Goldman Sachs can not catch a break. Just when the firm thought it was beginning to put the bad press associated with its settled SEC suit behind it, its fellow investment banks say that the alleged squid on the Street is to blame for their inability to charge General Motors an arm and three legs to underwrite the big automaker's IPO. That is, J.P. Morgan and Morgan Stanley, the firms chosen to advise on the offering, say that when Goldman Sachs made its failed pitch to GM awhile back in the pageant to win GM's fancy, the bank had proposed a fee of 0.75 percent, severely less than the industry's going rate of 3 percent, thus opening the door for GM to limit the Morgans' fees when it picked the two as winners.
As for the possible reasons for Goldman undercutting its competitors, I like this one best (posed by Bloomberg Chief Financial Correspondent Christine Harper; which, if true, is an incredibly smooth maneuver): Goldman, which has for more than 50 years served as Ford Motor Company's main investment banking adviser (Goldman underwrote Ford's IPO in 1956), knew it had little chance of winning the GM mandate, due to its relationship with Ford, and so it low-balled competitors, ruining an otherwise monstrous payday for the likes of J.P. Morgan and Morgan Stanley.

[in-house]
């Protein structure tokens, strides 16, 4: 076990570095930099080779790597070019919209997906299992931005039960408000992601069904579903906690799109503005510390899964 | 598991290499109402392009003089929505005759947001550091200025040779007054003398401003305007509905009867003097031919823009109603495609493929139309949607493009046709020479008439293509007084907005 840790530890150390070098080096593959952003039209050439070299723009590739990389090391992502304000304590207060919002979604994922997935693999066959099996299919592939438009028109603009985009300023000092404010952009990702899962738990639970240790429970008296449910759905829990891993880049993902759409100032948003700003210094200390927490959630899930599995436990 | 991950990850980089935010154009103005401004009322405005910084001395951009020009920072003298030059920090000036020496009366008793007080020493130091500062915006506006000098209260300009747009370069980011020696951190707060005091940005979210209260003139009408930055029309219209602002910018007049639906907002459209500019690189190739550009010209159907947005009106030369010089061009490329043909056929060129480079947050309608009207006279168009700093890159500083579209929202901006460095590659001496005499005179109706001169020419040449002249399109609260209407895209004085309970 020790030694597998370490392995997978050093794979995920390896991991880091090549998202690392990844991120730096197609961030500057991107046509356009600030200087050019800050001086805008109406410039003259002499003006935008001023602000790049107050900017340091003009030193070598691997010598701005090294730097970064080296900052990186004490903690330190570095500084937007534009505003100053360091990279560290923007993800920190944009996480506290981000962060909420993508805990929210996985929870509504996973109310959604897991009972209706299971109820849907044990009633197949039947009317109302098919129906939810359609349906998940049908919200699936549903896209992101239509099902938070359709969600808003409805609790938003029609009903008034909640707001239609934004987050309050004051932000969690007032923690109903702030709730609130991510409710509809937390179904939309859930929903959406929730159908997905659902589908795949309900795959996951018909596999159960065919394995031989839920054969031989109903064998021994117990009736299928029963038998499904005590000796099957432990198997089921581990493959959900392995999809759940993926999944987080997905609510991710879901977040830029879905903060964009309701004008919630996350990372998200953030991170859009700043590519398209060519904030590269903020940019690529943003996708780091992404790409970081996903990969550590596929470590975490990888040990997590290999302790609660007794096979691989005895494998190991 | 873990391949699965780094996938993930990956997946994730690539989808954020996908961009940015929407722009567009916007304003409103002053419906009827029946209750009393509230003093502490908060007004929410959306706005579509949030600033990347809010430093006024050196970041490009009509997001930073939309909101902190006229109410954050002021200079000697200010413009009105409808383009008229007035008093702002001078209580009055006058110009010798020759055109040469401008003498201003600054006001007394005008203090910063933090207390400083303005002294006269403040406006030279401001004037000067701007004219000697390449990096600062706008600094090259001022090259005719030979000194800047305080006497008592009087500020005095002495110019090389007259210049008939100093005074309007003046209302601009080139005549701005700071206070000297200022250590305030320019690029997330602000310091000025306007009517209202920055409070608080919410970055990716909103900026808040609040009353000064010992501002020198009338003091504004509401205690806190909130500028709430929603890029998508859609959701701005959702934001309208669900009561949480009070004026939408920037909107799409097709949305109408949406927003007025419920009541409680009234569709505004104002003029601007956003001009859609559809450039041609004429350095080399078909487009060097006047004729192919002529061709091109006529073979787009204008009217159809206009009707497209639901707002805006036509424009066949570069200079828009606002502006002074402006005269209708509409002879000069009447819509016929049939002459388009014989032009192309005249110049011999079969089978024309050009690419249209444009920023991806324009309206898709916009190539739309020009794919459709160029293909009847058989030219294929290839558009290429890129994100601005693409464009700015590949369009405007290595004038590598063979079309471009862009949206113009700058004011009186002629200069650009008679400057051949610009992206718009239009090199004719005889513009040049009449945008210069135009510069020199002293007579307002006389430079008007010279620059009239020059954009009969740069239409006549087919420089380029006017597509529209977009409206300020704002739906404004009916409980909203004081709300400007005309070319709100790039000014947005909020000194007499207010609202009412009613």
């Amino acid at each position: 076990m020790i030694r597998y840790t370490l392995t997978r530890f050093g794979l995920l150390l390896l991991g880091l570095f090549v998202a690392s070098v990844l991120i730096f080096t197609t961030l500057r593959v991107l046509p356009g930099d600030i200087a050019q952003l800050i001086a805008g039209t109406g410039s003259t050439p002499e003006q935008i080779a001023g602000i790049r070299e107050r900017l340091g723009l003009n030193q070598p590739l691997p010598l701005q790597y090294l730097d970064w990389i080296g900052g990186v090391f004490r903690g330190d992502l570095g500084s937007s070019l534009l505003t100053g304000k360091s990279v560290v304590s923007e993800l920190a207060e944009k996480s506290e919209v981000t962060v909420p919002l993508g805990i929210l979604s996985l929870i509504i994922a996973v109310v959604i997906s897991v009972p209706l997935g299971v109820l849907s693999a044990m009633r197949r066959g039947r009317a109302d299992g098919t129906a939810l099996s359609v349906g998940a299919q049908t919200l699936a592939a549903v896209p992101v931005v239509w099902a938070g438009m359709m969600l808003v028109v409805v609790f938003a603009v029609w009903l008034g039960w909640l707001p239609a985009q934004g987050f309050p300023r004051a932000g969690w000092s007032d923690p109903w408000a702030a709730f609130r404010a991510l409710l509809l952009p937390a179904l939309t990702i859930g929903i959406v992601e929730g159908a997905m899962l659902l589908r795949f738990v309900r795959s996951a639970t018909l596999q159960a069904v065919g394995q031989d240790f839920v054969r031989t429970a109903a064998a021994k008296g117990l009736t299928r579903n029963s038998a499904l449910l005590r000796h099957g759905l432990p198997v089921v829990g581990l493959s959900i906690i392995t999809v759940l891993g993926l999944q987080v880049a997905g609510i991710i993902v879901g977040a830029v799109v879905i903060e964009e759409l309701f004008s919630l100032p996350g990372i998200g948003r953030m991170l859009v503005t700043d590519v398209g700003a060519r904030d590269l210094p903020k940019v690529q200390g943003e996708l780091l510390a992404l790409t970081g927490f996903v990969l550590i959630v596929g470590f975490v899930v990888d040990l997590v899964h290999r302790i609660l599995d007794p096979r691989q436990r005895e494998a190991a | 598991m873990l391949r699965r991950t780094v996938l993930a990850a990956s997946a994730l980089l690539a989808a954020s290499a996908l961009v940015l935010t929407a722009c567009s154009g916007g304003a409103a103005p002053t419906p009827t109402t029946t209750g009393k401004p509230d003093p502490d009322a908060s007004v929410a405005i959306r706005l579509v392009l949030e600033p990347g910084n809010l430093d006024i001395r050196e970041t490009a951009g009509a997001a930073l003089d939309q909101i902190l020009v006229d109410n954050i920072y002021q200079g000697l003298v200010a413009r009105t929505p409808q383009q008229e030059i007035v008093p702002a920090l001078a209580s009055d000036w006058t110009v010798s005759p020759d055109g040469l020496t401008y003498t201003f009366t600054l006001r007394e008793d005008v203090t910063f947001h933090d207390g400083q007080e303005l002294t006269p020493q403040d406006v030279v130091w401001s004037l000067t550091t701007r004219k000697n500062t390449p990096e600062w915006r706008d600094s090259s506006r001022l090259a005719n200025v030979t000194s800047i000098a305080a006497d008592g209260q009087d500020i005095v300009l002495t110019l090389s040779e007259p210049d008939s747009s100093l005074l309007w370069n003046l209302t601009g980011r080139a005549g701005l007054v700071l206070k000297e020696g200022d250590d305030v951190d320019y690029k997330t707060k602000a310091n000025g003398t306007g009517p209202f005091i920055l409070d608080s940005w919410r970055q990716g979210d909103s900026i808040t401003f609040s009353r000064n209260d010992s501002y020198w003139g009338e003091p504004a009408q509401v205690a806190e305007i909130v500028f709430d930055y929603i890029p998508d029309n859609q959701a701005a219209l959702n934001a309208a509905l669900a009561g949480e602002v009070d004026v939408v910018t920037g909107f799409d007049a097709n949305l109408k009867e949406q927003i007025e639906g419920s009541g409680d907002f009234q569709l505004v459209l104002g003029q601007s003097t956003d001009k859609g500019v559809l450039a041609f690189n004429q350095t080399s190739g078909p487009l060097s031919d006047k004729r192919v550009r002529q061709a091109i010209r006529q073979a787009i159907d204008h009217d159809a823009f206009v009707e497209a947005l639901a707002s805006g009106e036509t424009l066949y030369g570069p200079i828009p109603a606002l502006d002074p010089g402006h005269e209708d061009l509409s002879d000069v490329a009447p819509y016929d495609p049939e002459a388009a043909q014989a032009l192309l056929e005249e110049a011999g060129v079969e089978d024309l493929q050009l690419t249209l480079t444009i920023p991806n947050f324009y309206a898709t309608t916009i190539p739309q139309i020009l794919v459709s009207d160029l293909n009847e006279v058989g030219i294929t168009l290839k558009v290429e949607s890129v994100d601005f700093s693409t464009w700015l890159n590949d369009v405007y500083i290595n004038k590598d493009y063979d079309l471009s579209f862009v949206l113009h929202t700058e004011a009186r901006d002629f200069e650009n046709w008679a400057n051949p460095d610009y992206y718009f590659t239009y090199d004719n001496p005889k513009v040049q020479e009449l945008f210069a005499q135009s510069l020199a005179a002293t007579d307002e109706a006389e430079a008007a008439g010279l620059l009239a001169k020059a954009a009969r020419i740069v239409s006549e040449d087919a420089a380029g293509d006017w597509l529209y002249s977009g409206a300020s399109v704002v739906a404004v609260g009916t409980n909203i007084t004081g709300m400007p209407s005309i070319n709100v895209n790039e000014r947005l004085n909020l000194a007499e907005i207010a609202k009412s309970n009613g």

Speaking of (almost) smooth maneuvers, this past Friday ("a nice sleepy August Friday," according to Bloomberg's Harper), Goldman Sachs top brass, including CEO Lloyd I Ain't Firing Blankfein and President Gary Snow Cohn, cashed in some 10-year-old stock options, banking several million dollars: Blankfein made about $6 million and Cohn pulled down $5 million.
At a glance, these successful calls might seem like decent sums of cash, even for top bankers, but when compared to the $500 million in Goldman stock Blankfein still owns, and $300 million of company paper in Cohn's account, we're talking about mere tip money.
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